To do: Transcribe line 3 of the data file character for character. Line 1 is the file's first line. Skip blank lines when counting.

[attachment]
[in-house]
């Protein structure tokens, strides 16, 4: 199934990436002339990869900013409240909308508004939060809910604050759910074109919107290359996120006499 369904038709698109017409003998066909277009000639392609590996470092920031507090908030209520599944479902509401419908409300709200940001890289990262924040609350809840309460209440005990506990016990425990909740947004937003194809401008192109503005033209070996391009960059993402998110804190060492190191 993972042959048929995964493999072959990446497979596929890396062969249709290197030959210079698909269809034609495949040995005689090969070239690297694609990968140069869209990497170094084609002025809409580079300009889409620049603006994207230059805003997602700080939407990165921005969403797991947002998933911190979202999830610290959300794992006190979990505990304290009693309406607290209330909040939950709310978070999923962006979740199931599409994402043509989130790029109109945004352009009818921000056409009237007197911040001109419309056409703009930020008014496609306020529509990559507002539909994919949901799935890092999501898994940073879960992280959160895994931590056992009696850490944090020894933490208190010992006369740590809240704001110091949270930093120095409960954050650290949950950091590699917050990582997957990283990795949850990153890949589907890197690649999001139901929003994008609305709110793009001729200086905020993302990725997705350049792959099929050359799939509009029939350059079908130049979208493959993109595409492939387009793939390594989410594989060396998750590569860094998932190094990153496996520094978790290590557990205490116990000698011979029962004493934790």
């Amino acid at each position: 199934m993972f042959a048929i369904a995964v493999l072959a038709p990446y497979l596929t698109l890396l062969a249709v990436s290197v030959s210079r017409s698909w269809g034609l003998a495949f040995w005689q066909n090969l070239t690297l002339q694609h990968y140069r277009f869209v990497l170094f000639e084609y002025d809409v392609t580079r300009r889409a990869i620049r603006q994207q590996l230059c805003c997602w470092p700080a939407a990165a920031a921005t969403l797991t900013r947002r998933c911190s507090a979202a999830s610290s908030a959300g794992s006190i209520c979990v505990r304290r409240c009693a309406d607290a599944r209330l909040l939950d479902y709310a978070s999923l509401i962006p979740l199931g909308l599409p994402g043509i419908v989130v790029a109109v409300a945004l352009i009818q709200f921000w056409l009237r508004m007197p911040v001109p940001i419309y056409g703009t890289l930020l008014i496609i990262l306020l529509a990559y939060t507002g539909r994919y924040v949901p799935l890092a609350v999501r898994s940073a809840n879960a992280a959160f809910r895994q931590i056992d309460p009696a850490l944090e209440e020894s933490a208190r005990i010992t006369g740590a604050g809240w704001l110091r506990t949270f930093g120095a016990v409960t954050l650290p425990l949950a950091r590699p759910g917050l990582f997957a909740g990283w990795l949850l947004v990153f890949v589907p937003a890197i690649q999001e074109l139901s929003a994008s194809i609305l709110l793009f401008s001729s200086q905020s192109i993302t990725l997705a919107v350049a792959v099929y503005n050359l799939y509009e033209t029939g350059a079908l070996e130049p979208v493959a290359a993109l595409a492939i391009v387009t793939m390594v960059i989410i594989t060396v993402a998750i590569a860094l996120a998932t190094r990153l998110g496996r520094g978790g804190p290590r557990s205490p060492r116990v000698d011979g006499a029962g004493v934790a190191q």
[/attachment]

């Amino acid at each position: 199934m993972f042959a048929i369904a995964v493999l072959a038709p990446y497979l596929t698109l890396l062969a249709v990436s290197v030959s210079r017409s698909w269809g034609l003998a495949f040995w005689q066909n090969l070239t690297l002339q694609h990968y140069r277009f869209v990497l170094f000639e084609y002025d809409v392609t580079r300009r889409a990869i620049r603006q994207q590996l230059c805003c997602w470092p700080a939407a990165a920031a921005t969403l797991t900013r947002r998933c911190s507090a979202a999830s610290s908030a959300g794992s006190i209520c979990v505990r304290r409240c009693a309406d607290a599944r209330l909040l939950d479902y709310a978070s999923l509401i962006p979740l199931g909308l599409p994402g043509i419908v989130v790029a109109v409300a945004l352009i009818q709200f921000w056409l009237r508004m007197p911040v001109p940001i419309y056409g703009t890289l930020l008014i496609i990262l306020l529509a990559y939060t507002g539909r994919y924040v949901p799935l890092a609350v999501r898994s940073a809840n879960a992280a959160f809910r895994q931590i056992d309460p009696a850490l944090e209440e020894s933490a208190r005990i010992t006369g740590a604050g809240w704001l110091r506990t949270f930093g120095a016990v409960t954050l650290p425990l949950a950091r590699p759910g917050l990582f997957a909740g990283w990795l949850l947004v990153f890949v589907p937003a890197i690649q999001e074109l139901s929003a994008s194809i609305l709110l793009f401008s001729s200086q905020s192109i993302t990725l997705a919107v350049a792959v099929y503005n050359l799939y509009e033209t029939g350059a079908l070996e130049p979208v493959a290359a993109l595409a492939i391009v387009t793939m390594v960059i989410i594989t060396v993402a998750i590569a860094l996120a998932t190094r990153l998110g496996r520094g978790g804190p290590r557990s205490p060492r116990v000698d011979g006499a029962g004493v934790a190191q």